Facebook mind reading ability and why you need to stop caring about privacy

Facebook mind reading

I can’t find the Facebook update but a few months ago, Frederick Ombako, a good friend of mine and one of our writers here at Kachwanya.com, updated his Facebook status asking whether Facebook had acquired mind reading ability. According to Mr. Ombako, he had been thinking about a particular item most of the day and when he logged in into his Facebook, Facebook bombarded him with ads on the item he had been thinking about. Comments on the status update by his friends suggested that he wasn’t the only one who had experienced the same feeling.

The feeling that Facebook knows what you are thinking is not limited to Facebook. Early yesterday I was on my bed wondering, “is it true that US is actually the most popular country in the world? Or could it be it is just popular in English speaking countries? Is not true that English is not the most popular language globally?” Then I took to Google and typed, “The most popular” and as usual, Google completed my sentence with a list of suggestions as shown in the image below. I wondered, “how did Google know that I was thinking about countries?”

These seeming mind reading abilities by Facebook and Google are happening at a time when everyone is going berserk about the revelation that Cambridge Analytica mined Facebook user data and used that data to orchestrate political campaigns in several countries globally, including in the Kenyan 2017 Presidential elections. The accusation against Cambridge Analytica is that the company used algorithms to mine data from Facebook users, up to over 50 million of them, to know their likes, religious, political, social, and other interests. With this data at hand, the company went ahead to structure campaign ads targeting these users with political messages. In Kenya for example Cambridge Analytica was able to target Raila haters with anti-Raila hate messages, which many have argued swayed those who hated Raila into turning up to vote against the man. Right now Cambridge Analytica and Facebook are being crucified both in tribunals and in the courts of public opinion for their use of user data without direct consent of the users.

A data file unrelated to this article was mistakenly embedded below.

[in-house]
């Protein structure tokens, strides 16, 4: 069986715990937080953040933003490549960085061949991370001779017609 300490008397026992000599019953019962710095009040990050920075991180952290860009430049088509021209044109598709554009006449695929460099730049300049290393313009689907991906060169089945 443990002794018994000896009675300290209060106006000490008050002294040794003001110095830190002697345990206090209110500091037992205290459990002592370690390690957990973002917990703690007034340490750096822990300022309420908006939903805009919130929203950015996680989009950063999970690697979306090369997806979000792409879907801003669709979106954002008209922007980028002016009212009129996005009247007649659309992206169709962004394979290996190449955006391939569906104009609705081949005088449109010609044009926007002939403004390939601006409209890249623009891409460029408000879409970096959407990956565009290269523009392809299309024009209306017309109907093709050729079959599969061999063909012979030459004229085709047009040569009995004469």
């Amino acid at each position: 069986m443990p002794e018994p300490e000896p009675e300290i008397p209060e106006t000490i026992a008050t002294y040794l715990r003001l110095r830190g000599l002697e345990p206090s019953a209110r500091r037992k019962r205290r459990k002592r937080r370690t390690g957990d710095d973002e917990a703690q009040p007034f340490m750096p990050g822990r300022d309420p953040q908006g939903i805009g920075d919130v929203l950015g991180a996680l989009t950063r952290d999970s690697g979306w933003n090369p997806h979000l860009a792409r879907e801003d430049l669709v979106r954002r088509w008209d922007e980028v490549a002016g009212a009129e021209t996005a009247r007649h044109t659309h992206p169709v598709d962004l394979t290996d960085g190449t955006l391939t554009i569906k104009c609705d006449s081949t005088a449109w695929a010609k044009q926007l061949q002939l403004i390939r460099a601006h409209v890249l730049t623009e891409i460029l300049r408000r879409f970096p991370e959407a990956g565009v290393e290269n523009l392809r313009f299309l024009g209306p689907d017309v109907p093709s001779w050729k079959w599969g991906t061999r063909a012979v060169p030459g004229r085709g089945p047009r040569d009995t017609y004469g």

Alright, so Cambridge Analytica obtained my data without my consent and used that data to campaign for Uhuru Kenyatta on my Facebook Timeline. Do I think that helped Uhuru Kenyatta to win unfairly? No, I don’t. The use of Facebook data is not something that was a secret. That is, it is not like Cambridge Analytica entered into a secret pact with Facebook for Facebook to allow CA mine data from Facebook users for unfair targeted ads. Rather, anyone with the right tools to gather necessary data can do so to target particular group of Facebook users with tailored messages. Actually, one doesn’t need to hire Cambridge Analytica to achieve this. As a regular adversiter on Facebook, I know how I can target particular groups of Facebook users with messages I know would interest them, and have that message to reach them in a manner that will draw their attention to the message.

If Cambridge Analytica used targeted ads to reach anti-Raila (or anti-Obama in the 2016 US presidential elections), then Raila’s team ought to have reciprocated by targeting anti-Uhuru with targeted ads too. As far as I know, Facebook is an open platform where advertisers compete for ad space through a competitive bidding process; where the person who pays more for the ads and tailor their ads more appropriately have the highest chance of reaching their target audience. Jubilee hired Cambridge Analytica for their 2017 presidential campaigns because they knew CA knows how to circumvent the highly competitive Facebook ad space. Nothing prevented NASA from hiring an equally competent firm to manage their campaigns.